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‘Time Stealing’ Regulations for ‘The Wealth Tax’

The ‘time thieves’ of Sacramento: California Legislature lacks financial or economic literacy

By Edward Ring, August 17, 2020 1:14 pm

Can you imagine having to do an inventory and net worth calculation every year? Let alone potentially being audited and having to prove that values were not intentionally understated? It’s not only financial robbery, it’s time theft!  – Senator John Moorlach, Moorlach Update, August 14, 2020

What Senator Moorlach is referring to is Assembly Bill 2088, which will impose a wealth tax on Californians who have a net worth in excess of $30 million. Moorlach, who remains the only Certified Public Accountant in either house of the California State Legislature, knows what he’s talking about. There are many problems with a wealth tax. How to handle unrealized gains. How to value investments in fine art, or private equity.

Valuing privately held assets is a subjective exercise. That’s one of the reasons CalPERS and other pension funds are increasing their holdings of private equity. Hiding behind the opacity of assets whose true value is anybody’s guess, they can claim their investment portfolio is worth more. It’s also one of the reasons that imposing a wealth tax is a very bad idea.

There’s two issues here, both of which ought to concern all Californians. First, the necessarily byzantine mechanics of a wealth tax. As Moorlach states, implementing this tax would require every one of California’s roughly 30,000 wealthiest residents to continuously wonder if they’ll ever have to explain to an auditor how they arrived at the values they reported for everything they own.

Senator John Moorlach (Kevin Sanders for California Globe)
Senator John Moorlach (Photo: Kevin Sanders for California Globe)

The proposed wealth tax would be applied to everything a California resident owns, no matter where it is on earth. And this tax on worldwide wealth would be imposed on anyone who has ever lived in California for ten years or more, even if they don’t live in California any more. Moreover, if someone currently living in California moves elsewhere, they will still have to pay the tax.

The way this provision of the law would be applied are proposed as follows: Former residents of California will pay 100 percent of the wealth tax in the first year of assessment, then 90 percent of the tax in year two, 80 percent in year three, and so on. After paying 10 percent of the wealth tax in year ten, California’s former wealthy residents would finally be off the hook.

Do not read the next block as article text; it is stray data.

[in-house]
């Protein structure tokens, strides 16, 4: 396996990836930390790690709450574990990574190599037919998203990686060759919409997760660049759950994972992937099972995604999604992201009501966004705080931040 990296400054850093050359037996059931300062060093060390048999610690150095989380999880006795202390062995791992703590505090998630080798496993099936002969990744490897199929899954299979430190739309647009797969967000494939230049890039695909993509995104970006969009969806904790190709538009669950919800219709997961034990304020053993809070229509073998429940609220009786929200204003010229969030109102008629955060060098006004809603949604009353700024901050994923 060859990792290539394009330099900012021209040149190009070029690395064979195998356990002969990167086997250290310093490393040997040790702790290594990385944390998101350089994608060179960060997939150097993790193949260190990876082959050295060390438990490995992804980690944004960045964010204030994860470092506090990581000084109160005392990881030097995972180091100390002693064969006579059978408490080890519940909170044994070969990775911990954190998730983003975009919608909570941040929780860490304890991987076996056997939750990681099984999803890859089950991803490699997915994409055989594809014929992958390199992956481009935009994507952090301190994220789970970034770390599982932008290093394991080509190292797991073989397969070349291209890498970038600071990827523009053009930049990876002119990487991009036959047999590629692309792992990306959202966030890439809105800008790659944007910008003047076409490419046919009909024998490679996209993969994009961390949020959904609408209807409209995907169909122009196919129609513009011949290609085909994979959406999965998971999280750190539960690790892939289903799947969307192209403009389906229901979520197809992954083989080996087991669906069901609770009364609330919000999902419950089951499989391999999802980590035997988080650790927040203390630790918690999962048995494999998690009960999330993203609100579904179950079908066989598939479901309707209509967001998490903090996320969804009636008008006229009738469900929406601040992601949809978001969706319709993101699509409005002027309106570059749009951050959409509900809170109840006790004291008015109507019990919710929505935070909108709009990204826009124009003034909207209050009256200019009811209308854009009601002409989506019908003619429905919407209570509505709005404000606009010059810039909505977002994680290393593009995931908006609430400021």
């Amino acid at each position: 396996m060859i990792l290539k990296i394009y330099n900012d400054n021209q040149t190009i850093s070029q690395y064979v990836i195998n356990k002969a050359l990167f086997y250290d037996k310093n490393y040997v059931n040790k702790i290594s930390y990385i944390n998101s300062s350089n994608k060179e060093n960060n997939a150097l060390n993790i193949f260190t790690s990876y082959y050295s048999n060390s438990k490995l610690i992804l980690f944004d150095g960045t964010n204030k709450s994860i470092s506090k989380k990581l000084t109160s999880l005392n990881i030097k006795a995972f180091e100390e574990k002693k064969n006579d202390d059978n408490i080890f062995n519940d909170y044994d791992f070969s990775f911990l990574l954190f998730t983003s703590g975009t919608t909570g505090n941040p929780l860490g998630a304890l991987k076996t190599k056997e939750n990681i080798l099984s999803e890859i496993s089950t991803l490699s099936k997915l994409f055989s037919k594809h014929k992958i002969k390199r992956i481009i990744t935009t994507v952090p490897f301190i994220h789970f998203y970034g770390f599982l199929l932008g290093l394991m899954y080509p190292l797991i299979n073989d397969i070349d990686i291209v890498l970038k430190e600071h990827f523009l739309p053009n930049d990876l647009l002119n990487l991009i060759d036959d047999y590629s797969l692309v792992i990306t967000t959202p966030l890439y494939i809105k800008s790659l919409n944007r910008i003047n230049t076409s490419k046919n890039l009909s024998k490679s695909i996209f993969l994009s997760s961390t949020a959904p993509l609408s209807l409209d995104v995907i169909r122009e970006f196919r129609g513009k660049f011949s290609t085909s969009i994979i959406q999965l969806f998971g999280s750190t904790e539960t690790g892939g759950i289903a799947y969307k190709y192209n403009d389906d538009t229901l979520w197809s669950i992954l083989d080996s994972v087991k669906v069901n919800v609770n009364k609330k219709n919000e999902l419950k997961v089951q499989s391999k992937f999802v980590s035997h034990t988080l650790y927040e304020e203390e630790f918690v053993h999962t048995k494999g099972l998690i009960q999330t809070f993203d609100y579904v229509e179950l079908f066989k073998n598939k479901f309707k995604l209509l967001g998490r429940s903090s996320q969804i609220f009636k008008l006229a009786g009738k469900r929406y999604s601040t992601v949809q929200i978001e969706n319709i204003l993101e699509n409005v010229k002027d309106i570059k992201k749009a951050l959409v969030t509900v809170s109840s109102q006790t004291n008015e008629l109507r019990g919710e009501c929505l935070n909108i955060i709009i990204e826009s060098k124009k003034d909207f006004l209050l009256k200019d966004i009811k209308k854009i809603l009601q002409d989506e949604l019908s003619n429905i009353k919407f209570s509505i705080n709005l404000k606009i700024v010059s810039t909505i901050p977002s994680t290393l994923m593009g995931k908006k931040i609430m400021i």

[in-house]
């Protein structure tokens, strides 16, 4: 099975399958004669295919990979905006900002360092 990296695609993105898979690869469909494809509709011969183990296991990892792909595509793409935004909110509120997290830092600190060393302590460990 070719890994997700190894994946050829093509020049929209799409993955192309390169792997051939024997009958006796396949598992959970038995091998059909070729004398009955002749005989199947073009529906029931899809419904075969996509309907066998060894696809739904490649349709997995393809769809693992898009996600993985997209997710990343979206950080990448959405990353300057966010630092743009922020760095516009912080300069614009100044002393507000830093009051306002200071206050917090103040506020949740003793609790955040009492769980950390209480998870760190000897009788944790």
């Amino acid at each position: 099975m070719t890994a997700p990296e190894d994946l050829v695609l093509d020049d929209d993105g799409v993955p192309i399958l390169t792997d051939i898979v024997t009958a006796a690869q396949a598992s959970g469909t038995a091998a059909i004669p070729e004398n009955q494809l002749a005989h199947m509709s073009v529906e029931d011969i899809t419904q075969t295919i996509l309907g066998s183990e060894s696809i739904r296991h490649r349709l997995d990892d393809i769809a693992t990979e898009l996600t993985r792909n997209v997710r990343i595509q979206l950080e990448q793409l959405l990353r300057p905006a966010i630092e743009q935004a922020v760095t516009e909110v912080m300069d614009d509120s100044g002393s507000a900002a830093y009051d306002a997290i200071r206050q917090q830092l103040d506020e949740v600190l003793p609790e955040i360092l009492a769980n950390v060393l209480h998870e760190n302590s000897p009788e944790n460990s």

One might think that chasing California’s exiles down in other states to impose a wealth tax is unenforceable, but this underestimates the guile of these legislators. They’re almost certainly seeing the law as a precedent for other states to follow, with the goal of allocating a tax on wealth to all participating states proportionally to how long the targeted individuals have lived in each state.

To anyone who believes that such a law is not only unenforceable but infeasible, it may be suggested that they read the latest climate scoping plans issued by California’s Air Resources Board. Focus specifically on the “Cap-and-Trade Program” and imagine how this is being applied in practice. If California’s bureaucracy can embrace something as fraught with ambiguity and fertile for corruption as carbon emissions trading, they’ll try anything.

Which brings us to the second issue of concern. As Moorlach states, this is time theft. But when has any of the lawmakers controlling the California State Legislature cared about imposing time consuming mandates on their constituents? It is common for critics of California’s regulatory state to cite the hard costs associated with compliance, whether it’s to build a new housing development or hire and manage a workforce. But what about the time?

This is a problem that affects every business in California, and one which disproportionately impacts small business owners. They are forced to hire expensive professionals to navigate a virtual avalanche of applications and reports before they can build anything or manage anything. But large corporations in many respects benefit from an extreme regulatory environment because they know it wipes out their smaller competitors.